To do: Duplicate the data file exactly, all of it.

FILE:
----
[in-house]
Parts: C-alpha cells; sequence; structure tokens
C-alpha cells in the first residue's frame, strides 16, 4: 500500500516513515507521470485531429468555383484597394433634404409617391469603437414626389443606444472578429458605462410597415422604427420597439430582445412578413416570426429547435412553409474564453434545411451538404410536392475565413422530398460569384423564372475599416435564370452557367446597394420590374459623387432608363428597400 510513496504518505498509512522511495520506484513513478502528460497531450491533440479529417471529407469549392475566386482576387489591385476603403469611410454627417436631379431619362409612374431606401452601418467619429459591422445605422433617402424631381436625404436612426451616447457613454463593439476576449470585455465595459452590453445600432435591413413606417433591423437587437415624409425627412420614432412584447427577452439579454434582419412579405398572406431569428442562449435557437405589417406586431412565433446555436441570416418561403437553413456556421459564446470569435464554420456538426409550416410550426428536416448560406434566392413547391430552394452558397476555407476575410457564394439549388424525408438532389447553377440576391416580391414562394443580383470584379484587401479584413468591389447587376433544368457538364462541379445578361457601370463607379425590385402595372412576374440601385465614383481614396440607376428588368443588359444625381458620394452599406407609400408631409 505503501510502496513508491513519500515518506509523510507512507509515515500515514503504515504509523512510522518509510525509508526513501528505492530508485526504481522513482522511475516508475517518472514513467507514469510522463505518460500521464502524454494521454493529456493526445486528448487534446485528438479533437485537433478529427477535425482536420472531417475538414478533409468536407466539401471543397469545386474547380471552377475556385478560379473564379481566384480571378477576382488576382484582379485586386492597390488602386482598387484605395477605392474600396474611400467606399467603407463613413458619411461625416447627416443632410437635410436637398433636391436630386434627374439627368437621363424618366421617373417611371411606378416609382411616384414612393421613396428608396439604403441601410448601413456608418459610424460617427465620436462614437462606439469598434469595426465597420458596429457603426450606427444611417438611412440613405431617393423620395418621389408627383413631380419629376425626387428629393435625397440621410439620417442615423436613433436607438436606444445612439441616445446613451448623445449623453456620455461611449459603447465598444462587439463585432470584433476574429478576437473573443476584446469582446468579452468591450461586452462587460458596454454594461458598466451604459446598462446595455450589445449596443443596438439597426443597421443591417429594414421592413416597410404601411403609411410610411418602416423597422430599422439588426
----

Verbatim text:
[in-house]
Parts: C-alpha cells; sequence; structure tokens
C-alpha cells in the first residue's frame, strides 16, 4: 500500500516513515507521470485531429468555383484597394433634404409617391469603437414626389443606444472578429458605462410597415422604427420597439430582445412578413416570426429547435412553409474564453434545411451538404410536392475565413422530398460569384423564372475599416435564370452557367446597394420590374459623387432608363428597400 510513496504518505498509512522511495520506484513513478502528460497531450491533440479529417471529407469549392475566386482576387489591385476603403469611410454627417436631379431619362409612374431606401452601418467619429459591422445605422433617402424631381436625404436612426451616447457613454463593439476576449470585455465595459452590453445600432435591413413606417433591423437587437415624409425627412420614432412584447427577452439579454434582419412579405398572406431569428442562449435557437405589417406586431412565433446555436441570416418561403437553413456556421459564446470569435464554420456538426409550416410550426428536416448560406434566392413547391430552394452558397476555407476575410457564394439549388424525408438532389447553377440576391416580391414562394443580383470584379484587401479584413468591389447587376433544368457538364462541379445578361457601370463607379425590385402595372412576374440601385465614383481614396440607376428588368443588359444625381458620394452599406407609400408631409 505503501510502496513508491513519500515518506509523510507512507509515515500515514503504515504509523512510522518509510525509508526513501528505492530508485526504481522513482522511475516508475517518472514513467507514469510522463505518460500521464502524454494521454493529456493526445486528448487534446485528438479533437485537433478529427477535425482536420472531417475538414478533409468536407466539401471543397469545386474547380471552377475556385478560379473564379481566384480571378477576382488576382484582379485586386492597390488602386482598387484605395477605392474600396474611400467606399467603407463613413458619411461625416447627416443632410437635410436637398433636391436630386434627374439627368437621363424618366421617373417611371411606378416609382411616384414612393421613396428608396439604403441601410448601413456608418459610424460617427465620436462614437462606439469598434469595426465597420458596429457603426450606427444611417438611412440613405431617393423620395418621389408627383413631380419629376425626387428629393435625397440621410439620417442615423436613433436607438436606444445612439441616445446613451448623445449623453456620455461611449459603447465598444462587439463585432470584433476574429478576437473573443476584446469582446468579452468591450461586452462587460458596454454594461458598466451604459446598462446595455450589445449596443443596438439597426443597421443591417429594414421592413416597410404601411403609411410610411418602416423597422430599422439588426